In each of the four cases before us, the defendant was convicted of conspiracy to commit first-degree murder and sentenced to life imprisonment, pursuant to MCL 750.316; MSA 28.548. We have consolidated these cases on appeal to decide the limited issue whether a person sentenced to life imprisonment for conspiracy to commit first-degree murder is eligible for parole consideration under MCL 791.234(4); MSA 28.2304(4) and the proper retroactive effect of such a decision. We conclude that the existing statutory scheme governing conspiracy and its punishment does not preclude parole consideration for defendants convicted of conspiracy to commit first-degree murder. Our decision has retroactive application.
Defendants Tipsword and Dudgeon were convicted by a jury in 1975 of conspiracy to commit first-degree murder and sentenced to life imprisonment. The defendants and two others conspired, for pay, to kill an Oak Park resident because of a "family problem." The planned murder was foiled when, on the night in question, the mother of the intended victim refused to answer a suspicious late night knock on the door of her residence and instead called the police. Defendants fled the scene and were apprehended shortly thereafter. In a consolidated appeal, the Court of Appeals affirmed defendants' convictions and, upon remand ordered by this Court for the purpose of deciding the
Defendant Jones was convicted of two counts of conspiracy to commit first-degree murder and was sentenced to life imprisonment for conspiring to kill two business partners. The plan was thwarted when the assassin selected by the defendant turned out to be a state trooper. The Court of Appeals affirmed defendant's convictions and subsequently held upon remand that defendant's sentence was nonparolable. 167 Mich.App. 424; 423 N.W.2d 590 (1988).
Defendant Jahner was convicted by a jury of conspiracy to commit first-degree murder and assault with intent to murder. She was sentenced to life imprisonment for the conspiracy conviction and ten to twenty years imprisonment for the assault. Defendant conspired with another person to kill her stepmother. The victim was injured in the murder attempt, but recovered and testified at trial. Defendant's conviction of conspiracy to commit first-degree murder was ultimately held by order of the Court of Appeals to be a nonparolable offense.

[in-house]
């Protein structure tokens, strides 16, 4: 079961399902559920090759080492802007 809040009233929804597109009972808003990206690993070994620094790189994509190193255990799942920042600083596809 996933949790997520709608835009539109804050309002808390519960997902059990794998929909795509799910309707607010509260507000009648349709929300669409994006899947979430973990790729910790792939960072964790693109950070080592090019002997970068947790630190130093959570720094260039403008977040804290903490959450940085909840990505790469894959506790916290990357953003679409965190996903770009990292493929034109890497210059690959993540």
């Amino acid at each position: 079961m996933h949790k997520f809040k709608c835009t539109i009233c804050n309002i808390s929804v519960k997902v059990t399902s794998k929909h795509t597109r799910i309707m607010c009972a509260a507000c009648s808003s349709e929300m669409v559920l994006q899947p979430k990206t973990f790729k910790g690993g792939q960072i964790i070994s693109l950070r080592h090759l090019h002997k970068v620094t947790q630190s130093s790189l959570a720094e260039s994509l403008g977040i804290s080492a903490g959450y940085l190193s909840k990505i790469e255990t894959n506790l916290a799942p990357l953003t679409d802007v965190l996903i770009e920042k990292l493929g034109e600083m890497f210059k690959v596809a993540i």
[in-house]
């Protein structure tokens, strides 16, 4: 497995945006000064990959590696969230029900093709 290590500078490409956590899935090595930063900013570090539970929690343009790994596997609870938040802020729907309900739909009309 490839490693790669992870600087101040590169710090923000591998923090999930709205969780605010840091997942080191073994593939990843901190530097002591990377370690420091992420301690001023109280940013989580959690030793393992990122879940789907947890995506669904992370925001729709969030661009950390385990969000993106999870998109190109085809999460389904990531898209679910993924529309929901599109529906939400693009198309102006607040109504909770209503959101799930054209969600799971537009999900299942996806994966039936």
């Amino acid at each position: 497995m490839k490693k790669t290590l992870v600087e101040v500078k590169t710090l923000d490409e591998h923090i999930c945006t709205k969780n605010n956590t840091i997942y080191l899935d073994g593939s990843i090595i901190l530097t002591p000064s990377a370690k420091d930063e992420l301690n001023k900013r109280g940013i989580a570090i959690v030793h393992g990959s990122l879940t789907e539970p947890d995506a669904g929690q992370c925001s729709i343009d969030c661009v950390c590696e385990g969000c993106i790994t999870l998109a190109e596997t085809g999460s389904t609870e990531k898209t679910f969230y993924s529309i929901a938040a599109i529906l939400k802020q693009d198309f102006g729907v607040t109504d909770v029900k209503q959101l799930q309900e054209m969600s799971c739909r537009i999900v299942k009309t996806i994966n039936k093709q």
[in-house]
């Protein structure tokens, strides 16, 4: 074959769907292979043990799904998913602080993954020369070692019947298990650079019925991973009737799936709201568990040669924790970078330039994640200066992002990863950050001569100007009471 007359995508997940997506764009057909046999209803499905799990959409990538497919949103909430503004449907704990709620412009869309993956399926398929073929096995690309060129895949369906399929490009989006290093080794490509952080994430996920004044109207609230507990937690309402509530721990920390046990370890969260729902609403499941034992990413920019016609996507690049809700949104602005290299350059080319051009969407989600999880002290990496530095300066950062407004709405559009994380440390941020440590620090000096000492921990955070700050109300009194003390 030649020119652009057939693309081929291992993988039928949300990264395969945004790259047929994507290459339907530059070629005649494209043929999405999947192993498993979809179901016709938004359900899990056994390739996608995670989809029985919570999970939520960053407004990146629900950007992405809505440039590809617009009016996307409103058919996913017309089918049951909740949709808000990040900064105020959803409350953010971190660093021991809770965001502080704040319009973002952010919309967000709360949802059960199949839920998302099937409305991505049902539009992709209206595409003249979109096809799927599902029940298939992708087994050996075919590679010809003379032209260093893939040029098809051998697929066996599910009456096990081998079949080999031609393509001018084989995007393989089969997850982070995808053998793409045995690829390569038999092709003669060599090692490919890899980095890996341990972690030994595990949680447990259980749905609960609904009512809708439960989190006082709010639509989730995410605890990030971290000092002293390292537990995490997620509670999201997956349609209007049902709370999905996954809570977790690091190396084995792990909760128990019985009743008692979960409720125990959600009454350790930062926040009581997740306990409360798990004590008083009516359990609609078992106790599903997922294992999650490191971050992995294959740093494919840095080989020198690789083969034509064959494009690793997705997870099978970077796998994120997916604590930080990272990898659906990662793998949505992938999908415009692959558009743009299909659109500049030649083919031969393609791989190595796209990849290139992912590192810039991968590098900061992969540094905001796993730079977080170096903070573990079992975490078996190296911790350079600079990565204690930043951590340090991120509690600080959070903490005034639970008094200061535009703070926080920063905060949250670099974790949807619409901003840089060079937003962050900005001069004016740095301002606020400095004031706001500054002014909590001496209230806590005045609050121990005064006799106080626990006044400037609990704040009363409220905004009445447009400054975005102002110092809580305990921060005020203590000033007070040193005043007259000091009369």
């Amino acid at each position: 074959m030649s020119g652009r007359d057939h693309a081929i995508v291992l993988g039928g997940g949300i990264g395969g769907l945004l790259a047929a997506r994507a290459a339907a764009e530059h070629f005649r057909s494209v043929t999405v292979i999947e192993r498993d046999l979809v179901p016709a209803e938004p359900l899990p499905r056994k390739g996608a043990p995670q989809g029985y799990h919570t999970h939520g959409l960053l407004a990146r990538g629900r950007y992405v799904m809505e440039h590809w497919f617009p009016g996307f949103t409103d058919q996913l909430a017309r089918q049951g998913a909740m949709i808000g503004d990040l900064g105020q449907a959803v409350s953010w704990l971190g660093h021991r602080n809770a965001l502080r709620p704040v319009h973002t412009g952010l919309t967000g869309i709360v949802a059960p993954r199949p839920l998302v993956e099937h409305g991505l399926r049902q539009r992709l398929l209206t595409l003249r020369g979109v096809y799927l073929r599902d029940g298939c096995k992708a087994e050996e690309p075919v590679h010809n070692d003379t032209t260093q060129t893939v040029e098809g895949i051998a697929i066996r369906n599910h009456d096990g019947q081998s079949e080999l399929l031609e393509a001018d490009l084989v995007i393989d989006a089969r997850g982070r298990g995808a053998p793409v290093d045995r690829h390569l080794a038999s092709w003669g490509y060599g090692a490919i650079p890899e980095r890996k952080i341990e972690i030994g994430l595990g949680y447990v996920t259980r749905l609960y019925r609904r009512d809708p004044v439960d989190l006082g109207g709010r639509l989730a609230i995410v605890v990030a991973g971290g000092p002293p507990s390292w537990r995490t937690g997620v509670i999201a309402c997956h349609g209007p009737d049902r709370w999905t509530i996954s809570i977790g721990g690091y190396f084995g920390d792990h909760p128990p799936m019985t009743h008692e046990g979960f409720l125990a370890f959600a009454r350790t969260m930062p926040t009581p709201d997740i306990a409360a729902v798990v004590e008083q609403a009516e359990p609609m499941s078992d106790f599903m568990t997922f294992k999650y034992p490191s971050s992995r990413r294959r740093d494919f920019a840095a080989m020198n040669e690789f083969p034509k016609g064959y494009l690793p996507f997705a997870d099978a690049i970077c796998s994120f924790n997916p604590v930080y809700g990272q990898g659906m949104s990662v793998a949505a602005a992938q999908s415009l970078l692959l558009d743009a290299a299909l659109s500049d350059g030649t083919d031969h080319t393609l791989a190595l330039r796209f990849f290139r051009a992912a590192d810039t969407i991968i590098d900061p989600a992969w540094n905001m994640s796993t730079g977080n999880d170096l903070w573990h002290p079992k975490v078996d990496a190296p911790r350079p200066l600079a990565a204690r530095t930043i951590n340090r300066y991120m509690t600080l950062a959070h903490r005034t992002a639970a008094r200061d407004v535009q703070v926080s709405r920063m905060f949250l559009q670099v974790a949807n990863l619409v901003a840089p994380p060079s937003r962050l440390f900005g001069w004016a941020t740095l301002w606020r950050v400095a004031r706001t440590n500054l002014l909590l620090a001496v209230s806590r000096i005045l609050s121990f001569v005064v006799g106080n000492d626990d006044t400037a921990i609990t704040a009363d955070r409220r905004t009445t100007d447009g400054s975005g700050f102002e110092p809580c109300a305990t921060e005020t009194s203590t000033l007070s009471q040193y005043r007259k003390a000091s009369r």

Upon application for leave to appeal in this Court, these four cases were consolidated for consideration of the parole eligibility issue.
The present question involves the interplay of three statutes. The conspiracy statute was enacted as 1966 PA 296. It reads, in relevant part:
Thus, the penalty for conspiracy is vicarious and depends upon the target offense penalty where the target offense is punishable by imprisonment for one year or more. The defendants in the instant cases were charged with and convicted of conspiracy to commit first-degree murder. MCL 750.316; MSA 28.548, the first-degree murder statute, reads:
Finally, the so-called "lifer law" provides that those convicted of the substantive crime of first-degree murder are not eligible for parole consideration:
Although a statute may appear to be unambiguous on its face, "it can be rendered ambiguous by its interaction with and its relation to other statutes." 2A Sands, Sutherland Statutory Construction, § 46.04, pp 86-87. Such is the case here. The question of parole eligibility for defendants convicted of conspiracy to commit first-degree murder cannot be answered by reference to the conspiracy statute alone, since that statute, by its terms, does not address the parole issue. Similarly, although the first-degree murder statute provides for mandatory life imprisonment, it too is silent with respect to parole implications. What makes first-degree murder a nonparolable offense is the "lifer law," which specifically excludes persons convicted of first-degree murder from the jurisdiction of the Parole Board after serving ten calendar years of the sentence. However, the "lifer law" does not similarly exclude defendants convicted of the crime of conspiracy to commit first-degree murder from the scope of its coverage. This is the heart of the present controversy over which the Court of Appeals panels have split evenly in the present cases. Should the express exclusion of first-degree murder from parole eligibility be extended by implication to the crime of conspiracy to commit
In each of the cases before us, the crime which was the object of the conspiracy did not come to fruition. None of the intended victims was killed. That the intended murders in these cases never occurred does not detract from the seriousness of the offenses, see People v Fernandez, 427 Mich. 321, 336; 398 N.W.2d 311 (1986); however, it does